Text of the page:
The February 2008 Primary election will be held on February 5, known as "Super Tuesday" due to the number of states participating. Even though California voted to implement open primaries, the primaries in California have been closed since 2001 meaning that you can only vote for candidates from the party you are registered with (unaffiliated voters are allowed by the Democratic and American Independent parties to vote for their candidates; the other parties' primaries are not open).1
All parties in California are having their Primary election to select the party nominee for President of the United States. If you have declined to state a party, you can still participate, but only in the Democratic Party or American Independent Party primaries.
Additionally, there are several initiatives on the ballot, which everyone can vote for/against:
|Proposition 91||Transportation funds (authors say to vote no)|
|Proposition 92||Funding for Community Colleges|
|Proposition 93||Term Limit Modifications|
|Proposition 94||Indian Gaming (Pechanga)|
|Proposition 95||Indian Gaming (Morongo)|
|Proposition 96||Indian Gaming (Sycuan)|
|Proposition 97||Indian Gaming (Agua Caliente)|
More information is available on the Secretary of State's website.
http://voterguide.sos.ca.gov/ - Official Voter Guide for this election. Note about the voter guide: Props 94-97 are virtually identical, so once you've read one, you've read them all.
Where to Vote
Polling places are open 7AM to 8PM.
If you're a student registered at your parents' that didn't mail an absentee ballot, you have to go to your home precinct to vote. You can't go just anywhere to vote.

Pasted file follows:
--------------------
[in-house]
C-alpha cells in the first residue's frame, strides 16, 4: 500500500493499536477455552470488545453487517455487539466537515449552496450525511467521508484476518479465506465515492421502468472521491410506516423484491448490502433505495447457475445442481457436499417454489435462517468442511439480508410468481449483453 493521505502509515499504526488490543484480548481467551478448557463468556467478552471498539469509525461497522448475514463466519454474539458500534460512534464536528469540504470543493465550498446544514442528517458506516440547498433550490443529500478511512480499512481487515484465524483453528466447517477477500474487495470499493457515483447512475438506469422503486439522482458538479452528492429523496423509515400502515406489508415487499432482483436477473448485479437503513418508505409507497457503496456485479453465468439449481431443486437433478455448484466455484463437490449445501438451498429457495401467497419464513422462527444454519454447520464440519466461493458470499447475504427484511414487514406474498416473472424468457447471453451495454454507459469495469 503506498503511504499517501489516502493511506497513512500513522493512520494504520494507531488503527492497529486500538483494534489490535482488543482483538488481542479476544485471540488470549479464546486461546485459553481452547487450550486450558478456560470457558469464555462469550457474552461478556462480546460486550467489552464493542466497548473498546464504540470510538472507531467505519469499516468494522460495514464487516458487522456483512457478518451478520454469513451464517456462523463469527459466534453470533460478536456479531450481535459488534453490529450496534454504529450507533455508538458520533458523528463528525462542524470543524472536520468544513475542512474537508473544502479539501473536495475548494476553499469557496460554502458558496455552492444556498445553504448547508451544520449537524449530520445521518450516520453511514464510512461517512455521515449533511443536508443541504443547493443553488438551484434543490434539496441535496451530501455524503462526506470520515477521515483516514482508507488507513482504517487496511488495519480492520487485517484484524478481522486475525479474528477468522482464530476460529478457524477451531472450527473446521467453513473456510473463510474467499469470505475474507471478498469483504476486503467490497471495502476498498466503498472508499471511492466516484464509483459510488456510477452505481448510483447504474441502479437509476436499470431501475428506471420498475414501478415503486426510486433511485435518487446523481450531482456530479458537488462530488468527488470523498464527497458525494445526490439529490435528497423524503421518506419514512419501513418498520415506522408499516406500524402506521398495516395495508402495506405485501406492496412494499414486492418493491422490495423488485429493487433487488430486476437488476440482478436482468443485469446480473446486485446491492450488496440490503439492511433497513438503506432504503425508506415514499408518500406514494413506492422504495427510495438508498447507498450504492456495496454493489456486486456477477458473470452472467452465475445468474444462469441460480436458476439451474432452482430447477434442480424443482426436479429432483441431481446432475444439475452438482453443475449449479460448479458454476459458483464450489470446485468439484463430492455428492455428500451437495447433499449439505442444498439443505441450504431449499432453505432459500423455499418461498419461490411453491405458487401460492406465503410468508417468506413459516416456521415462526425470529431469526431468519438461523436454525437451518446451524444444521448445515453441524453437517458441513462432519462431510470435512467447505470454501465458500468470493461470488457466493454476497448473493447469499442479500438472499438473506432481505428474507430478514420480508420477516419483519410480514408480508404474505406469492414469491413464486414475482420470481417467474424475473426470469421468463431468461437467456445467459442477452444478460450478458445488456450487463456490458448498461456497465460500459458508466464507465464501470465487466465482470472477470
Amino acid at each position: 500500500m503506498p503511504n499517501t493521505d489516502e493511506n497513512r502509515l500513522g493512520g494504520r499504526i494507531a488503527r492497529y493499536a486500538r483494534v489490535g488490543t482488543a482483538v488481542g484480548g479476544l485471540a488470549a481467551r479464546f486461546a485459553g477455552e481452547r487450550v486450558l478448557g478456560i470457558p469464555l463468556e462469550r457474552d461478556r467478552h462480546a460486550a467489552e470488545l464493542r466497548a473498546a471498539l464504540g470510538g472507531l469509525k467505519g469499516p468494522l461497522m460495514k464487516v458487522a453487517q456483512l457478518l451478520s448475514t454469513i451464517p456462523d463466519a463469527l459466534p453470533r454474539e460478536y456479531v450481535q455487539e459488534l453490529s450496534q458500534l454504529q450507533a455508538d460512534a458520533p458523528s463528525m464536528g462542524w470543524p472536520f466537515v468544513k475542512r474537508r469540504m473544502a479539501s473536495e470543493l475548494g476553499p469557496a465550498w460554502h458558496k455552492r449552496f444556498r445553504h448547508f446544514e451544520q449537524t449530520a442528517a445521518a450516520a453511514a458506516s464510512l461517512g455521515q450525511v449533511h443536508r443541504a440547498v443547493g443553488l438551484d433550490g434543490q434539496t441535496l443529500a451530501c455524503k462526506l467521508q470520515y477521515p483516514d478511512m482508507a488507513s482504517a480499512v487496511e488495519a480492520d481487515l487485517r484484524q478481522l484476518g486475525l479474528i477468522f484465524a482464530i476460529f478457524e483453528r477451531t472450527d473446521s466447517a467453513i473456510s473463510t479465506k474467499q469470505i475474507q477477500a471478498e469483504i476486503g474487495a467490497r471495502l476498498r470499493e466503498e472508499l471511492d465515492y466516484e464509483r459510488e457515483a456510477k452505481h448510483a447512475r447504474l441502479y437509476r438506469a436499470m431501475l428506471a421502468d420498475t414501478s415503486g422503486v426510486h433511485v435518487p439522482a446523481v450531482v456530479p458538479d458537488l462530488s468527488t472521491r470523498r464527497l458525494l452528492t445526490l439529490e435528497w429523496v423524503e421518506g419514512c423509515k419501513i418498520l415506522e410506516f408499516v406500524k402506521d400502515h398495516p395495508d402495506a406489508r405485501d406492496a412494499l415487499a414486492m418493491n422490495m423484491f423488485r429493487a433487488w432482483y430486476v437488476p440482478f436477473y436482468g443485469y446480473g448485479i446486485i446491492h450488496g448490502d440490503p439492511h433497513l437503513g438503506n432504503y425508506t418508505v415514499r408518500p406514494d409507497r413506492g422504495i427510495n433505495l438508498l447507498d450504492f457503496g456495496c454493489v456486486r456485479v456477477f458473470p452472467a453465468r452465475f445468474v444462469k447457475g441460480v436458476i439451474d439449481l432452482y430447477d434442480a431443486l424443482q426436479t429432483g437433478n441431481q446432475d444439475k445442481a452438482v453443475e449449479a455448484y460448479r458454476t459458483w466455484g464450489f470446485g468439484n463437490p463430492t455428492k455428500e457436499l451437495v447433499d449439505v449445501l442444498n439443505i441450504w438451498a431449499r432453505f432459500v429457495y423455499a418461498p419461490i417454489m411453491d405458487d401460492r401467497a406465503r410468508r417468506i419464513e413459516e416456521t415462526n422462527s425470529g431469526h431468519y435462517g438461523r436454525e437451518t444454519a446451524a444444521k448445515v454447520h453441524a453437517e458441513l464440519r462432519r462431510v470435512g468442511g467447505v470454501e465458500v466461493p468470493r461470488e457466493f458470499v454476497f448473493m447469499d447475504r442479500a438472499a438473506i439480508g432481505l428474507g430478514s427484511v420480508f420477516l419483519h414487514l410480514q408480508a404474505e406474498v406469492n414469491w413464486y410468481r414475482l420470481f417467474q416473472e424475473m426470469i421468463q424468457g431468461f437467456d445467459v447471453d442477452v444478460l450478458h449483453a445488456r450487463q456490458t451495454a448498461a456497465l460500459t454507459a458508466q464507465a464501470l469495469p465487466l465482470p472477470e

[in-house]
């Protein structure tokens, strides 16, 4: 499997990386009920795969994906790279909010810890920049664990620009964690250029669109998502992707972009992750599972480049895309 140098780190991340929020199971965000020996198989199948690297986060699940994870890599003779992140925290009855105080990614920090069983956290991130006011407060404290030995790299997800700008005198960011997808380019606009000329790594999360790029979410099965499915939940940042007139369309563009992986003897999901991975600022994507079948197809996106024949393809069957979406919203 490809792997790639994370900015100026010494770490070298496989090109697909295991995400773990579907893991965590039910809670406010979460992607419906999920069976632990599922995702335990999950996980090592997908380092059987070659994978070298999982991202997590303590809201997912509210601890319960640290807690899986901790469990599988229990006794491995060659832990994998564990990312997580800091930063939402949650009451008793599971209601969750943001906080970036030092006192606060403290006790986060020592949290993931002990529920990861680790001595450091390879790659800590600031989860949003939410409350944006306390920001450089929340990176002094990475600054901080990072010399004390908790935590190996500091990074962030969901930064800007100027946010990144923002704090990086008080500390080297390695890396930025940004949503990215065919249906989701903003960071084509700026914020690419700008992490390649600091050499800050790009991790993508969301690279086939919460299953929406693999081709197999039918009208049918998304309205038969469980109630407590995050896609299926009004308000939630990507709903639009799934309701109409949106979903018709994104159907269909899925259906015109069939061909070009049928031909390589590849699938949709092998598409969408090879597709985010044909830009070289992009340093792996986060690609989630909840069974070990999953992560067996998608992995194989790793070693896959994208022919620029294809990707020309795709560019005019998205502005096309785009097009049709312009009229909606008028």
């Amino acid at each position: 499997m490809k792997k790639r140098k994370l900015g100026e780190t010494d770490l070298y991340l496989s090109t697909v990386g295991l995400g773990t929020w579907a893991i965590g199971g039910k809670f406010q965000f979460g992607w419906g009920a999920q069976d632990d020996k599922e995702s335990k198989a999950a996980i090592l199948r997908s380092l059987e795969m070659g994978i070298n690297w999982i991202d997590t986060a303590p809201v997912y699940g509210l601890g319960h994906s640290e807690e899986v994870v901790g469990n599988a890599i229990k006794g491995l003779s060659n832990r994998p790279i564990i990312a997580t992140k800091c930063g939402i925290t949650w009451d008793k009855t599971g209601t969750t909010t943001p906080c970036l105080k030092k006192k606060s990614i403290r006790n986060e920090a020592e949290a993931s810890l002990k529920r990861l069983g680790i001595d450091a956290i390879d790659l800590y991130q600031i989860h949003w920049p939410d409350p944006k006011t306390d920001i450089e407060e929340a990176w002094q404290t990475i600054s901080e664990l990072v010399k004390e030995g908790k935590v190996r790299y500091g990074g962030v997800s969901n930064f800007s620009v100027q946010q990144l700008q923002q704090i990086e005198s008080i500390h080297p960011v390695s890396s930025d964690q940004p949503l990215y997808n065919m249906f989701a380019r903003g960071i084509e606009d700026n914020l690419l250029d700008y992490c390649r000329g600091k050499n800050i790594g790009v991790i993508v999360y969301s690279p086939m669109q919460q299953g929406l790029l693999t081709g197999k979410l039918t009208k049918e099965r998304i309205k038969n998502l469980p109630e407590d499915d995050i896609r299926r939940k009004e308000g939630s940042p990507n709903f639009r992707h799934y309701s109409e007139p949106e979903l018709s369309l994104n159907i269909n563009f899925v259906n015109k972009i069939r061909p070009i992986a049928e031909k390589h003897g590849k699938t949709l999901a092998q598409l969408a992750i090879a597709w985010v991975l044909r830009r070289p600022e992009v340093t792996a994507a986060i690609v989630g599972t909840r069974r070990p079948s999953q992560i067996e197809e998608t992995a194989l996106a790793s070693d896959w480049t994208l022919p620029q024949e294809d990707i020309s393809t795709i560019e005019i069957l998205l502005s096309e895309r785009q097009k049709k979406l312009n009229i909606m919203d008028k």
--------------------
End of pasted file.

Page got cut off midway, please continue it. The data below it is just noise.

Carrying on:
Early Voting occurred several places in Yolo County, January 26-February 1 10AM-4PM. Early Voting was held in the Memorial Union near Classical Notes, and at the Davis Senior Center, in addition to a Woodland and a West Sac location. Any person registered in the county can vote at an early voting station, but on the day of the election you have to go to your precinct.
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2008-02-02 02:57:36 I vote no confidence. —PxlAted
2008-02-05 08:16:21 voted yes to everything except the transportation one, 91, (cutting funding from public transportation to build highways is like stealing money from the poor and giving it to the rich). Not to mention increasing pollution. —MattHh
2008-02-05 08:46:00 Read up before you vote!
Official voter guide
Prop 92 could increase all UC tuitions
Prop 93 speaks for itself. Do you want to give politicians more time and money?
I haven't made up my mind on the indian gaming agreements, heard good arguments from both sides. Anyone have any more info? —WilliamBeamish
2008-02-05 14:02:30 93 doesn't exactly speak for itself. It's worded in a deceiving way. It's more of a shift of the term limit rules than anything. The politicians who are responsible for bringing the prop to the voters are trying to extend their own terms that are about to expire, but despite this I have heard that the new rules proposed in the proposition makes more sense in the long run even if it means doing a favor to people who are trying to trick voters.
I agree. It was actually the toughest proposition for me to decide on. I basically chose yes because of the argument you give. Ultimately I think this proposition is the least important of the 7. —MattHh
As for 94-97, gambling really isn't a good answer to our budget problems. Sure it may contribute to our suffering state budget but think of how many home budgets of the lower class that it destroys. Rich don't gamble at Indian Casinos. Gambling is a cheap shot at taxing the poor. There has to be a better way to make money for the state. —MischaGushiken